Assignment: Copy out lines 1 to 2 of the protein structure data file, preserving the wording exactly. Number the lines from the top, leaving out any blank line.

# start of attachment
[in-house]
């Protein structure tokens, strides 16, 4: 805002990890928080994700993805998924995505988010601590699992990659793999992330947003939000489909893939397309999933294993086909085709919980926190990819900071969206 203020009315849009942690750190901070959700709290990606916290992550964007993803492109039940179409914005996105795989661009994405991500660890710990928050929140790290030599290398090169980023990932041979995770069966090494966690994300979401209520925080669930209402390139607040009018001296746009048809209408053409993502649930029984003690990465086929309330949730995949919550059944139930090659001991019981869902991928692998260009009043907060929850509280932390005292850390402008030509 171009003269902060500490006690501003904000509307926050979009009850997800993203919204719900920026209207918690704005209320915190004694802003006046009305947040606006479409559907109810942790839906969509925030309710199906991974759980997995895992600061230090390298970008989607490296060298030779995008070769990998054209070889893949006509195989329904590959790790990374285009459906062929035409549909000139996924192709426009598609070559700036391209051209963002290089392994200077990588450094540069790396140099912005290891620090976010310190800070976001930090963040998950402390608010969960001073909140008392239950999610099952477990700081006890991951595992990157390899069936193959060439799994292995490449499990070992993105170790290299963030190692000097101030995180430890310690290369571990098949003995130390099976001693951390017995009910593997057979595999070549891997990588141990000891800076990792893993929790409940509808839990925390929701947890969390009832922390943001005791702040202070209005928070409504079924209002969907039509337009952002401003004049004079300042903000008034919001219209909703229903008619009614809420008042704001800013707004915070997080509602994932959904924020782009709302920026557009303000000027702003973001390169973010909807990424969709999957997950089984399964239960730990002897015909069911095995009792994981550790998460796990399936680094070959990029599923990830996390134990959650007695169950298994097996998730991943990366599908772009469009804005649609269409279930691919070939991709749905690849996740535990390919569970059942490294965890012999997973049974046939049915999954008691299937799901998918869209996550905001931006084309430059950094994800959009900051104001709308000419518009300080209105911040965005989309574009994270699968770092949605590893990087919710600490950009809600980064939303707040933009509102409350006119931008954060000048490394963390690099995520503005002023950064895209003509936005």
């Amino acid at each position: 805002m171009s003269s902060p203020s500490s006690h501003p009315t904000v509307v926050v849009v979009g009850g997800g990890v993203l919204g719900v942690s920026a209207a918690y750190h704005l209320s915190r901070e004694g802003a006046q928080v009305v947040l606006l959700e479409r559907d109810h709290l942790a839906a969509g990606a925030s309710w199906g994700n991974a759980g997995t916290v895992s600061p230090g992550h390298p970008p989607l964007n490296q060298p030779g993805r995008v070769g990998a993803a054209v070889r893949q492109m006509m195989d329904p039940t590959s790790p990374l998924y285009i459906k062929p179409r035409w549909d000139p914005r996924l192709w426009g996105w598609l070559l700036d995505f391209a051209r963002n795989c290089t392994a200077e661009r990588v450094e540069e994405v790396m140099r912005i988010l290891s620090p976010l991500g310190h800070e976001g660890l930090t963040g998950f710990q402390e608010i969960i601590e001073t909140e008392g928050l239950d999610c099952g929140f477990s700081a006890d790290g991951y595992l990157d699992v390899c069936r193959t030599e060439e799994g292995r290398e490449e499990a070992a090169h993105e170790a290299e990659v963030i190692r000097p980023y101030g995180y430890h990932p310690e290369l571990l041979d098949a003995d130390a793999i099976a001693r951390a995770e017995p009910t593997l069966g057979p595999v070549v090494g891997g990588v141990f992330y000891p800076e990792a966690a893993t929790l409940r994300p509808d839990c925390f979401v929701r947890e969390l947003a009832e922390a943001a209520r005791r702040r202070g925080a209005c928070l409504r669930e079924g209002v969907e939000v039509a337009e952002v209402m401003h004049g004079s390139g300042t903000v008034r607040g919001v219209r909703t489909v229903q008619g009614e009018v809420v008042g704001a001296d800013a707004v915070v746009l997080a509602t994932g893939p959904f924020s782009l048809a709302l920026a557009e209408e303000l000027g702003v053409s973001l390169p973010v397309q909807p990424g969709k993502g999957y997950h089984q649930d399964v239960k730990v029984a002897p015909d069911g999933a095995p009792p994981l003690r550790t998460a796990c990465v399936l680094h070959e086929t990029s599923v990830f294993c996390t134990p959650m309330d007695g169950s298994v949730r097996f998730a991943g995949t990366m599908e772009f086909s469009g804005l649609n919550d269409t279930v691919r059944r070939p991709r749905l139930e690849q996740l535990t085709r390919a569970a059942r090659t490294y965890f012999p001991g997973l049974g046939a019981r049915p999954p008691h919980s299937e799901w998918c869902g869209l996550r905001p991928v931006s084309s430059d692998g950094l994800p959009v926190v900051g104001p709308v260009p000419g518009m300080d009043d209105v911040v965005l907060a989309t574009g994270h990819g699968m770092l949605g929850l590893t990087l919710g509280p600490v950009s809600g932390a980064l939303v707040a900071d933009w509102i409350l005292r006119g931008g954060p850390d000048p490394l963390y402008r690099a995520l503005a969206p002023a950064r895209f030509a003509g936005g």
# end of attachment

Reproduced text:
[in-house]
């Protein structure tokens, strides 16, 4: 805002990890928080994700993805998924995505988010601590699992990659793999992330947003939000489909893939397309999933294993086909085709919980926190990819900071969206 203020009315849009942690750190901070959700709290990606916290992550964007993803492109039940179409914005996105795989661009994405991500660890710990928050929140790290030599290398090169980023990932041979995770069966090494966690994300979401209520925080669930209402390139607040009018001296746009048809209408053409993502649930029984003690990465086929309330949730995949919550059944139930090659001991019981869902991928692998260009009043907060929850509280932390005292850390402008030509 171009003269902060500490006690501003904000509307926050979009009850997800993203919204719900920026209207918690704005209320915190004694802003006046009305947040606006479409559907109810942790839906969509925030309710199906991974759980997995895992600061230090390298970008989607490296060298030779995008070769990998054209070889893949006509195989329904590959790790990374285009459906062929035409549909000139996924192709426009598609070559700036391209051209963002290089392994200077990588450094540069790396140099912005290891620090976010310190800070976001930090963040998950402390608010969960001073909140008392239950999610099952477990700081006890991951595992990157390899069936193959060439799994292995490449499990070992993105170790290299963030190692000097101030995180430890310690290369571990098949003995130390099976001693951390017995009910593997057979595999070549891997990588141990000891800076990792893993929790409940509808839990925390929701947890969390009832922390943001005791702040202070209005928070409504079924209002969907039509337009952002401003004049004079300042903000008034919001219209909703229903008619009614809420008042704001800013707004915070997080509602994932959904924020782009709302920026557009303000000027702003973001390169973010909807990424969709999957997950089984399964239960730990002897015909069911095995009792994981550790998460796990399936680094070959990029599923990830996390134990959650007695169950298994097996998730991943990366599908772009469009804005649609269409279930691919070939991709749905690849996740535990390919569970059942490294965890012999997973049974046939049915999954008691299937799901998918869209996550905001931006084309430059950094994800959009900051104001709308000419518009300080209105911040965005989309574009994270699968770092949605590893990087919710600490950009809600980064939303707040933009509102409350006119931008954060000048490394963390690099995520503005002023950064895209003509936005």